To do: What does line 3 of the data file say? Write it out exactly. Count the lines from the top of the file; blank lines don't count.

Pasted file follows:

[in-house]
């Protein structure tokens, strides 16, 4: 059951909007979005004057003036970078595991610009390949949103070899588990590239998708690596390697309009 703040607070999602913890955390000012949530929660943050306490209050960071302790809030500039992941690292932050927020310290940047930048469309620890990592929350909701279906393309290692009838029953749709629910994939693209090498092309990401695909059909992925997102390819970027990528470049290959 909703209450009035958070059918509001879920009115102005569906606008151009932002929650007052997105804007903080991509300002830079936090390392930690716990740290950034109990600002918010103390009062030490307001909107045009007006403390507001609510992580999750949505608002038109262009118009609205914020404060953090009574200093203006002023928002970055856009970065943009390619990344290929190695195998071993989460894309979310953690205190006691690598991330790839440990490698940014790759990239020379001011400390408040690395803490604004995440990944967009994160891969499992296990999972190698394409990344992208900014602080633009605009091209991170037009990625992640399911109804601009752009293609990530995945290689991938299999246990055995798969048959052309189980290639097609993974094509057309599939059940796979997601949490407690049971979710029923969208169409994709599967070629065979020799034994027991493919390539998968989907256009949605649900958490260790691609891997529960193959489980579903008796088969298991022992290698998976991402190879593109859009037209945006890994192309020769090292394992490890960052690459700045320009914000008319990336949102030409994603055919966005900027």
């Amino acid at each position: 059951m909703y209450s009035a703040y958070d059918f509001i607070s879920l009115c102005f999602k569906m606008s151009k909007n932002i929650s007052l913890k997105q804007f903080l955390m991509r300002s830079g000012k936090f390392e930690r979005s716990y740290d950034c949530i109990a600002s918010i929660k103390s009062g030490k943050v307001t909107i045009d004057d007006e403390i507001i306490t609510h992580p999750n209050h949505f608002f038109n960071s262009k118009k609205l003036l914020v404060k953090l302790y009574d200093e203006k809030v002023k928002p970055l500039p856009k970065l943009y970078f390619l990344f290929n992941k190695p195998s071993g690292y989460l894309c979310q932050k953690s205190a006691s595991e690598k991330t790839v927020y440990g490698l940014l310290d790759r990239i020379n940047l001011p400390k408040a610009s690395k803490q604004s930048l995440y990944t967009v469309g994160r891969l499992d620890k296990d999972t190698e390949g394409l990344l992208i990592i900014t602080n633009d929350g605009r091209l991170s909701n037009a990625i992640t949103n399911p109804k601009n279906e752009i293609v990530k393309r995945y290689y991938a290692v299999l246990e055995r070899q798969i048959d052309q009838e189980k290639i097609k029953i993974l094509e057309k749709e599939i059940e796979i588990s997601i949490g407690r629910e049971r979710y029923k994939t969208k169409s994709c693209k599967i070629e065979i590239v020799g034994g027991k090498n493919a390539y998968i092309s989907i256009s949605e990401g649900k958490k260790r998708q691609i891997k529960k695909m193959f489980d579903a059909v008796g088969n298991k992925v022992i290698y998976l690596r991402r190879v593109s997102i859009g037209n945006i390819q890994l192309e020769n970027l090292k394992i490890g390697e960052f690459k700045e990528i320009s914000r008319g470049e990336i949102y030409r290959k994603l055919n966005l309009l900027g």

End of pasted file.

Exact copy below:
């Amino acid at each position: 059951m909703y209450s009035a703040y958070d059918f509001i607070s879920l009115c102005f999602k569906m606008s151009k909007n932002i929650s007052l913890k997105q804007f903080l955390m991509r300002s830079g000012k936090f390392e930690r979005s716990y740290d950034c949530i109990a600002s918010i929660k103390s009062g030490k943050v307001t909107i045009d004057d007006e403390i507001i306490t609510h992580p999750n209050h949505f608002f038109n960071s262009k118009k609205l003036l914020v404060k953090l302790y009574d200093e203006k809030v002023k928002p970055l500039p856009k970065l943009y970078f390619l990344f290929n992941k190695p195998s071993g690292y989460l894309c979310q932050k953690s205190a006691s595991e690598k991330t790839v927020y440990g490698l940014l310290d790759r990239i020379n940047l001011p400390k408040a610009s690395k803490q604004s930048l995440y990944t967009v469309g994160r891969l499992d620890k296990d999972t190698e390949g394409l990344l992208i990592i900014t602080n633009d929350g605009r091209l991170s909701n037009a990625i992640t949103n399911p109804k601009n279906e752009i293609v990530k393309r995945y290689y991938a290692v299999l246990e055995r070899q798969i048959d052309q009838e189980k290639i097609k029953i993974l094509e057309k749709e599939i059940e796979i588990s997601i949490g407690r629910e049971r979710y029923k994939t969208k169409s994709c693209k599967i070629e065979i590239v020799g034994g027991k090498n493919a390539y998968i092309s989907i256009s949605e990401g649900k958490k260790r998708q691609i891997k529960k695909m193959f489980d579903a059909v008796g088969n298991k992925v022992i290698y998976l690596r991402r190879v593109s997102i859009g037209n945006i390819q890994l192309e020769n970027l090292k394992i490890g390697e960052f690459k700045e990528i320009s914000r008319g470049e990336i949102y030409r290959k994603l055919n966005l309009l900027g």